Student Representative Council

Turn your student voice into an asset for your school

The Student Representative Council (SRC) is a vital part of Australia’s school education landscape.

SRCs emerged from a desire to make student voice, agency and participation a bigger part of our K-12 school system, in line with the principles of the democracy we are all lucky to live within.

Over time, their value has become supported by a large bank of research showing the benefits of student voice and engagement, in everything from student wellbeing to learning outcomes.

There are many reasons to nurture an effective Student Representative Council

An SRC is great for both individual students and schools. Here are just a few reasons to invest time and resources into your SRC.

Reason 1: Schools are able to make better decisions

SRCs are a mechanism used by many schools to support better quality decisions and strategy.

Peer Support Australia’s Senior Wellbeing Education Consultant Jill Pearman says: “One of the obvious benefits is that schools are able to canvass students and seek input to help them determine things like where and how the school moves forward into the future”

Reason 2: You’re developing young leaders

Student reps have an opportunity to develop leadership skills and qualities. Our SRC training framework for students, for example, covers communication, project management and planning, decision making, problem solving, collaboration and relationship building, assertiveness and negotiation.

Reason 3: Students are more engaged

Students’ engagement in learning, and their academic outcomes, are influenced by whether they feel they have a voice and individual agency in their school. Research  shows that the quality and nature of participation is key to increasing student achievement.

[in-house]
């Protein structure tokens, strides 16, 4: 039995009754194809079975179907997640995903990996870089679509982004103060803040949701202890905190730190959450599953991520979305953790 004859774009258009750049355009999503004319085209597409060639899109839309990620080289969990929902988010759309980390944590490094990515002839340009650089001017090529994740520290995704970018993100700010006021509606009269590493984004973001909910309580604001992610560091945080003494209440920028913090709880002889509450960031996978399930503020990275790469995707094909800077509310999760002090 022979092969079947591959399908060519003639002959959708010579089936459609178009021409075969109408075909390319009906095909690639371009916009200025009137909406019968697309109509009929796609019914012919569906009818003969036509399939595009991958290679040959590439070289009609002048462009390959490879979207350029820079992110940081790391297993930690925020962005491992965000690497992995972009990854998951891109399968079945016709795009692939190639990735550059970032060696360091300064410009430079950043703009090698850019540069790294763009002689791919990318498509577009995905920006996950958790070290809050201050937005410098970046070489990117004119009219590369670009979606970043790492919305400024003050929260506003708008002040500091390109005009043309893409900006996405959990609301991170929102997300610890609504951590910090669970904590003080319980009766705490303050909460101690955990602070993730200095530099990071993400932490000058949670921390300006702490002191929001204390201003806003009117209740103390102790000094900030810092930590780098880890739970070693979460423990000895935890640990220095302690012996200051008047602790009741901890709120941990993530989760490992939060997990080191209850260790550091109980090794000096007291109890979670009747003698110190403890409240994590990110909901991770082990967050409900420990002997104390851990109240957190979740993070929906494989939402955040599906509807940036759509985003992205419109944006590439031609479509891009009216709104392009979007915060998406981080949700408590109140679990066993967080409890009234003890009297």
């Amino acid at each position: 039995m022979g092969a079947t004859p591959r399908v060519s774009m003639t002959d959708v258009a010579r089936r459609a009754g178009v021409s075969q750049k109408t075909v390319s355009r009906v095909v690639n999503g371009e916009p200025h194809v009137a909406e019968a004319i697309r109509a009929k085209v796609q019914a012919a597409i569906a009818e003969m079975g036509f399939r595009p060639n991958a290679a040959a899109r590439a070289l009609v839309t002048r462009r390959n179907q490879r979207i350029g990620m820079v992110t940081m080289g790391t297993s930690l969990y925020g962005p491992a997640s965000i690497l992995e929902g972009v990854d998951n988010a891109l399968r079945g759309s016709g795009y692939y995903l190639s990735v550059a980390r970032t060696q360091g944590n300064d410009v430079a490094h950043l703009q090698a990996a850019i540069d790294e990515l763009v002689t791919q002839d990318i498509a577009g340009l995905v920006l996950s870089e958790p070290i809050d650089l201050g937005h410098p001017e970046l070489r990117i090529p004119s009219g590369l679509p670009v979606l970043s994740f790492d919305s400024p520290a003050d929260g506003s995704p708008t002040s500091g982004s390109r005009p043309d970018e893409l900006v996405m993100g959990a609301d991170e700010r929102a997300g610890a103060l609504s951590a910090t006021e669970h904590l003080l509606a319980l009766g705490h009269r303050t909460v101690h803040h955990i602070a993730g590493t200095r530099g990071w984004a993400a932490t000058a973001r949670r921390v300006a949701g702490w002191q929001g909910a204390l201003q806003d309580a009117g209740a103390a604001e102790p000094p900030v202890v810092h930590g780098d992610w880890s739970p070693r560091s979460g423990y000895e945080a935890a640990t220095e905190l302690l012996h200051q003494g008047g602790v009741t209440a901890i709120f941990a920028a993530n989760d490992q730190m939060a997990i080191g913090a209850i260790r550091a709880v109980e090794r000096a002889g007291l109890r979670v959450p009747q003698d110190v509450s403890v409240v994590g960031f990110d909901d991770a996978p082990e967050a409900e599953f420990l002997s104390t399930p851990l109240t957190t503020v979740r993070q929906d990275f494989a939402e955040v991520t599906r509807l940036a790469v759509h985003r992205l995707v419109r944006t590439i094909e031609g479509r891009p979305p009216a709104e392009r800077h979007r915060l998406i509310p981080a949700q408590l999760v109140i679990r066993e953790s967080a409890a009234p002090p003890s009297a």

Reason 4: Wellbeing can be better supported  

SRCs can enhance students’ sense of belonging to the school community. Jill says SRCs are useful for improving vertical integration between different age groups. They can inject life into a school through events and activities, and promote respect, inclusivity and a sense of community.

SRCs can also help identify any problems with student wellbeing or help to improve it through their own student-led initiatives.

Students feeling that they have a voice is linked to feelings of wellbeing.

Reason 5: Participation is embedded in the school culture

SRCs bring schools into alignment with the principles of democratic participation that students will be learning and taking forward beyond their school years. This includes Australia’s international commitments that children should have their voices heard when decisions made affect them.

Reinvigorate your school’s Student Representative Council with our online training

We offer a two-hour online workshop for teachers to learn a best practice approach to their school’s Student Representative Council. Join Jill Pearman, our Senior Wellbeing Education Consultant, to find out how to form and run your SRC. Plus join in the discussion with other teachers about their SRC experiences and the activities used at their schools.

Participants also receive a one-day training program to run with their student council representatives.